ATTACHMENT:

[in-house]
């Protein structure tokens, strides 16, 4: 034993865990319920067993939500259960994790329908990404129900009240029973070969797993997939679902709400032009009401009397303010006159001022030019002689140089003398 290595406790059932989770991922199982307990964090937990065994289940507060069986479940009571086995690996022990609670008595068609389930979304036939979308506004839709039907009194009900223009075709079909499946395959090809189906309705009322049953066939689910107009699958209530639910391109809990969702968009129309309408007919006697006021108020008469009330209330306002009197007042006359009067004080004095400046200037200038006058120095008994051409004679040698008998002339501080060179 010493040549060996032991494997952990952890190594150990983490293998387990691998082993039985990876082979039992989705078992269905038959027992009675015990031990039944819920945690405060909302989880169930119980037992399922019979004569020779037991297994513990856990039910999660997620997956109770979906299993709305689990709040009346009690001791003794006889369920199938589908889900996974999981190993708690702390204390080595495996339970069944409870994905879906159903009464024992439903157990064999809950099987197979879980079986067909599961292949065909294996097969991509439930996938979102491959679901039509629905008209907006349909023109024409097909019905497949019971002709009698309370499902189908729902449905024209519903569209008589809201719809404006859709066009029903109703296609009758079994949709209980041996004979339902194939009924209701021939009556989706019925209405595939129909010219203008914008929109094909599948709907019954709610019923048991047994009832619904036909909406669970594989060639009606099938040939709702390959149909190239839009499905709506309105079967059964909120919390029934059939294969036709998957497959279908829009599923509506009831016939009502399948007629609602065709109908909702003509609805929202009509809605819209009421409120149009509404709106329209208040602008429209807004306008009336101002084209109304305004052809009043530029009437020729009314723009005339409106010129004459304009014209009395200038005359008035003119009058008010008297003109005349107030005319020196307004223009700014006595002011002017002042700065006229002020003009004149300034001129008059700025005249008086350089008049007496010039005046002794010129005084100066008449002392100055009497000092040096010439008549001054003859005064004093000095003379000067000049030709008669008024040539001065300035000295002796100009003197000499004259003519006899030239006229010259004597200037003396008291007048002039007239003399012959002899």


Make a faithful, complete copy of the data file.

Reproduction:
[in-house]
């Protein structure tokens, strides 16, 4: 034993865990319920067993939500259960994790329908990404129900009240029973070969797993997939679902709400032009009401009397303010006159001022030019002689140089003398 290595406790059932989770991922199982307990964090937990065994289940507060069986479940009571086995690996022990609670008595068609389930979304036939979308506004839709039907009194009900223009075709079909499946395959090809189906309705009322049953066939689910107009699958209530639910391109809990969702968009129309309408007919006697006021108020008469009330209330306002009197007042006359009067004080004095400046200037200038006058120095008994051409004679040698008998002339501080060179 010493040549060996032991494997952990952890190594150990983490293998387990691998082993039985990876082979039992989705078992269905038959027992009675015990031990039944819920945690405060909302989880169930119980037992399922019979004569020779037991297994513990856990039910999660997620997956109770979906299993709305689990709040009346009690001791003794006889369920199938589908889900996974999981190993708690702390204390080595495996339970069944409870994905879906159903009464024992439903157990064999809950099987197979879980079986067909599961292949065909294996097969991509439930996938979102491959679901039509629905008209907006349909023109024409097909019905497949019971002709009698309370499902189908729902449905024209519903569209008589809201719809404006859709066009029903109703296609009758079994949709209980041996004979339902194939009924209701021939009556989706019925209405595939129909010219203008914008929109094909599948709907019954709610019923048991047994009832619904036909909406669970594989060639009606099938040939709702390959149909190239839009499905709506309105079967059964909120919390029934059939294969036709998957497959279908829009599923509506009831016939009502399948007629609602065709109908909702003509609805929202009509809605819209009421409120149009509404709106329209208040602008429209807004306008009336101002084209109304305004052809009043530029009437020729009314723009005339409106010129004459304009014209009395200038005359008035003119009058008010008297003109005349107030005319020196307004223009700014006595002011002017002042700065006229002020003009004149300034001129008059700025005249008086350089008049007496010039005046002794010129005084100066008449002392100055009497000092040096010439008549001054003859005064004093000095003379000067000049030709008669008024040539001065300035000295002796100009003197000499004259003519006899030239006229010259004597200037003396008291007048002039007239003399012959002899």